Marvel Cinematic Universe mastermind Kevin Feige is coming full circle with Doctor Strange in the Multiverse of Madness, which hits theaters on Friday. He worked with director Sam Raimi as an associate producer on 2002's Spider-Man and is reuniting with him for the Doctor Strange sequel 20 years later.
"It's surreal. I was a young producer who just felt lucky to be in the same room with him," Feige said in an online press conference Sunday. "And I'm now an old producer that just feels lucky to be in the same room with him."
After the first Spidey movie, Raimi went on to helm two sequels in 2004 and 2007. Then he stepped away from superhero movies, just before 2008's Iron Man launched the MCU. Multiverse of Madness is the 28th movie set in that shared universe, and the director acknowledged that the advances of the last two decades have made making superhero movies "a lot easier."
"The technological difference that really enabled me to work on this movie so effectively was Zoom," Raimi said, referring to the videoconferencing app that saw a surge in use during the pandemic. "I could speak to tens of crew members at once. We could show a storyboard from an artist, the editor could bring up a piece of the cut."
Raimi had another asset in actors like Benedict Cumberbatch, Elizabeth Olsen and Benedict Wong, who've played Doctor Strange, Wanda Maximoff and Wong, respectively, for years and are intimately familiar with their characters. This knowledge was vital when playing their characters' multiversal Variants, since parallel realities can intersect after the events of Disney Plus MCU series Loki.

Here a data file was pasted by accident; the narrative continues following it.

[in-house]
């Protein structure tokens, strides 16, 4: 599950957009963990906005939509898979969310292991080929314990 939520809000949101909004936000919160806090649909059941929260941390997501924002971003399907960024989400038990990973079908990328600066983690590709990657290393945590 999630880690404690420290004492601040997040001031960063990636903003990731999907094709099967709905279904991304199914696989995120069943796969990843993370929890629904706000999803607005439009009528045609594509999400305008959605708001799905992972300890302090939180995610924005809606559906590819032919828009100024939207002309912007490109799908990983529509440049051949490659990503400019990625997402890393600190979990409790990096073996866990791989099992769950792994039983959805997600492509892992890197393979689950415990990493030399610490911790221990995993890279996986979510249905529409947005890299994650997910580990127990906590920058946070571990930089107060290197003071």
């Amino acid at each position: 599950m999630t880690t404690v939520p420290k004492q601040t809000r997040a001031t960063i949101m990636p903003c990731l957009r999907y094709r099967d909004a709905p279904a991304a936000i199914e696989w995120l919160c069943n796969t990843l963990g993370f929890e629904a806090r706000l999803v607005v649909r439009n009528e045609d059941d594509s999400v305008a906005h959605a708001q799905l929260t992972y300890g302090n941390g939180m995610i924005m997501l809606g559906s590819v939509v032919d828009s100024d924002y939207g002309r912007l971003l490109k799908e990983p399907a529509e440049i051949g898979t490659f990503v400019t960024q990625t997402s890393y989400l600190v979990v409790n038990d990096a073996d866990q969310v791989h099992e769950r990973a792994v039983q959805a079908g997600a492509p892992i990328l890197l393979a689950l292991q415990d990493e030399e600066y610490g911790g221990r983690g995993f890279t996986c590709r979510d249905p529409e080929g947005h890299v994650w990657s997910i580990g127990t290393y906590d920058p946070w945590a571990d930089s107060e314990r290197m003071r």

"It's basically a mirror and they meet altered versions of themselves," the director said. "These actors are so good they know they just have to change the slightest aspect of their character's personality to make an interesting conflict with their altered selves. They know their characters better than anybody."
Multiverse of Madness also let Raimi use some of the filmmaking techniques he developed while working on movies like 1981's The Evil Dead, which kick-started his career.
"When Kevin announced that this movie would be… Marvel putting their toe into the world of horror, I was thrilled that he called me to come in," he said. "I was able to take those horror films that I made in my youth and what I had learned from them: building suspense sequences, titillating the audience -- 'Gonna give them the scare now… no. NOW gonna give it to them' -- I was able to apply [that stuff] in the spooky sequences in this film."